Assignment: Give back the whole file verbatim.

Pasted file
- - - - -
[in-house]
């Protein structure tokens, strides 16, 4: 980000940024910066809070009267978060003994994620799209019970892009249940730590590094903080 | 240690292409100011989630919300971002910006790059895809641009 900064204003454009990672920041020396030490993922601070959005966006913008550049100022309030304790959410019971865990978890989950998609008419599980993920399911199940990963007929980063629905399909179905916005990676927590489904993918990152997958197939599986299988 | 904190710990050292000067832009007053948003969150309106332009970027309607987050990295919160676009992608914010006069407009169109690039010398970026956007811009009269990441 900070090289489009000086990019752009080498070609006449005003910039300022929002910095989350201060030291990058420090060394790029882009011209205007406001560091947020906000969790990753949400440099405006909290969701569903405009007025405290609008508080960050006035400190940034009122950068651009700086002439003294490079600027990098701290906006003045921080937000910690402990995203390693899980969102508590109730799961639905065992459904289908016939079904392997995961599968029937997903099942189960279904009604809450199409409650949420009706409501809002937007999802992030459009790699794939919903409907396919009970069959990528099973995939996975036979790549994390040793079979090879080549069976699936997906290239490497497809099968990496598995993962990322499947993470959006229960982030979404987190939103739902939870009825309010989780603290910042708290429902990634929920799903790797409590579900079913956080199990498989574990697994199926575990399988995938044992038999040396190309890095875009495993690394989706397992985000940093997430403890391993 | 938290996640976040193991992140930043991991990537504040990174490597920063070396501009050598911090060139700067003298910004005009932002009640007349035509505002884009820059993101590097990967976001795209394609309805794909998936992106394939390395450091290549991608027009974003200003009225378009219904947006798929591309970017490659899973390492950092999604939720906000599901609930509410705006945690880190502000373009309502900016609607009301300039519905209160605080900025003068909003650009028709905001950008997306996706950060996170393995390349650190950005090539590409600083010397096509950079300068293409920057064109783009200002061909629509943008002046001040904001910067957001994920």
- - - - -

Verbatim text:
[in-house]
């Protein structure tokens, strides 16, 4: 980000940024910066809070009267978060003994994620799209019970892009249940730590590094903080 | 240690292409100011989630919300971002910006790059895809641009 900064204003454009990672920041020396030490993922601070959005966006913008550049100022309030304790959410019971865990978890989950998609008419599980993920399911199940990963007929980063629905399909179905916005990676927590489904993918990152997958197939599986299988 | 904190710990050292000067832009007053948003969150309106332009970027309607987050990295919160676009992608914010006069407009169109690039010398970026956007811009009269990441 900070090289489009000086990019752009080498070609006449005003910039300022929002910095989350201060030291990058420090060394790029882009011209205007406001560091947020906000969790990753949400440099405006909290969701569903405009007025405290609008508080960050006035400190940034009122950068651009700086002439003294490079600027990098701290906006003045921080937000910690402990995203390693899980969102508590109730799961639905065992459904289908016939079904392997995961599968029937997903099942189960279904009604809450199409409650949420009706409501809002937007999802992030459009790699794939919903409907396919009970069959990528099973995939996975036979790549994390040793079979090879080549069976699936997906290239490497497809099968990496598995993962990322499947993470959006229960982030979404987190939103739902939870009825309010989780603290910042708290429902990634929920799903790797409590579900079913956080199990498989574990697994199926575990399988995938044992038999040396190309890095875009495993690394989706397992985000940093997430403890391993 | 938290996640976040193991992140930043991991990537504040990174490597920063070396501009050598911090060139700067003298910004005009932002009640007349035509505002884009820059993101590097990967976001795209394609309805794909998936992106394939390395450091290549991608027009974003200003009225378009219904947006798929591309970017490659899973390492950092999604939720906000599901609930509410705006945690880190502000373009309502900016609607009301300039519905209160605080900025003068909003650009028709905001950008997306996706950060996170393995390349650190950005090539590409600083010397096509950079300068293409920057064109783009200002061909629509943008002046001040904001910067957001994920």